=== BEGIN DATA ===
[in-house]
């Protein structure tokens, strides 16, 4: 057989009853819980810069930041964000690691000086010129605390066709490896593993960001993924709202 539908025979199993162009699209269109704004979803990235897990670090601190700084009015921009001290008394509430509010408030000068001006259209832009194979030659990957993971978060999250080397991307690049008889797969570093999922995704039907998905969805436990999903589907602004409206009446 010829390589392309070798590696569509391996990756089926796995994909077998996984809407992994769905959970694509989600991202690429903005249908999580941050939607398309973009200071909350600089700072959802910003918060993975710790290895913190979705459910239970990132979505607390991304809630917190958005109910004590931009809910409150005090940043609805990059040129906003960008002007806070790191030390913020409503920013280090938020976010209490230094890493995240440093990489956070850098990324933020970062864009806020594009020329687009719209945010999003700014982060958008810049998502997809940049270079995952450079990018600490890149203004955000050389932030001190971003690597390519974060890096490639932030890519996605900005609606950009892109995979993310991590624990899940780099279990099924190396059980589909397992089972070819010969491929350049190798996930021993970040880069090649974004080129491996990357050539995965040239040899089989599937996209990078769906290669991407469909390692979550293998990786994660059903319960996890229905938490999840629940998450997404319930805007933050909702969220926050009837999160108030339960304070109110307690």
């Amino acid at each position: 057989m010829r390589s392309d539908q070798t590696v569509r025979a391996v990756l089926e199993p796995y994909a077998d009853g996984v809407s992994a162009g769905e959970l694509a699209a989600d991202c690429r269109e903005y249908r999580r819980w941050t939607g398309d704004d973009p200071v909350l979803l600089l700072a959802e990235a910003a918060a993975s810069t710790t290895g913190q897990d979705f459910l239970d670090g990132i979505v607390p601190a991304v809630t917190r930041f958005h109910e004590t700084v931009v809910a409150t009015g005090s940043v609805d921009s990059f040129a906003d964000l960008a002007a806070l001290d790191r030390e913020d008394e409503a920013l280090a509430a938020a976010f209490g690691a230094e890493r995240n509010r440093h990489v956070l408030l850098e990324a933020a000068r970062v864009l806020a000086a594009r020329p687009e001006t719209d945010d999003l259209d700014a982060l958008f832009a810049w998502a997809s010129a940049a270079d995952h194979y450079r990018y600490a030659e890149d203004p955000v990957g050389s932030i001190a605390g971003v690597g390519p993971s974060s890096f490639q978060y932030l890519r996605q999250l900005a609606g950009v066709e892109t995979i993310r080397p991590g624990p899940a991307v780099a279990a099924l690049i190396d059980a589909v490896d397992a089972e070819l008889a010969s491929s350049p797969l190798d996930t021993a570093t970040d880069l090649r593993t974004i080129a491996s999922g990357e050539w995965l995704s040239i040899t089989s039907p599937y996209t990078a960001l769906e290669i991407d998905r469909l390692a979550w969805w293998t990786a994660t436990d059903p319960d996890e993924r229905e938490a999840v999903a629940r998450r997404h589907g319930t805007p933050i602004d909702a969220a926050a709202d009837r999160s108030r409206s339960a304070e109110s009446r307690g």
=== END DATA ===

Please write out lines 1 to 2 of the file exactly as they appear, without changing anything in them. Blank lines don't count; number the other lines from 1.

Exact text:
[in-house]
């Protein structure tokens, strides 16, 4: 057989009853819980810069930041964000690691000086010129605390066709490896593993960001993924709202 539908025979199993162009699209269109704004979803990235897990670090601190700084009015921009001290008394509430509010408030000068001006259209832009194979030659990957993971978060999250080397991307690049008889797969570093999922995704039907998905969805436990999903589907602004409206009446 010829390589392309070798590696569509391996990756089926796995994909077998996984809407992994769905959970694509989600991202690429903005249908999580941050939607398309973009200071909350600089700072959802910003918060993975710790290895913190979705459910239970990132979505607390991304809630917190958005109910004590931009809910409150005090940043609805990059040129906003960008002007806070790191030390913020409503920013280090938020976010209490230094890493995240440093990489956070850098990324933020970062864009806020594009020329687009719209945010999003700014982060958008810049998502997809940049270079995952450079990018600490890149203004955000050389932030001190971003690597390519974060890096490639932030890519996605900005609606950009892109995979993310991590624990899940780099279990099924190396059980589909397992089972070819010969491929350049190798996930021993970040880069090649974004080129491996990357050539995965040239040899089989599937996209990078769906290669991407469909390692979550293998990786994660059903319960996890229905938490999840629940998450997404319930805007933050909702969220926050009837999160108030339960304070109110307690």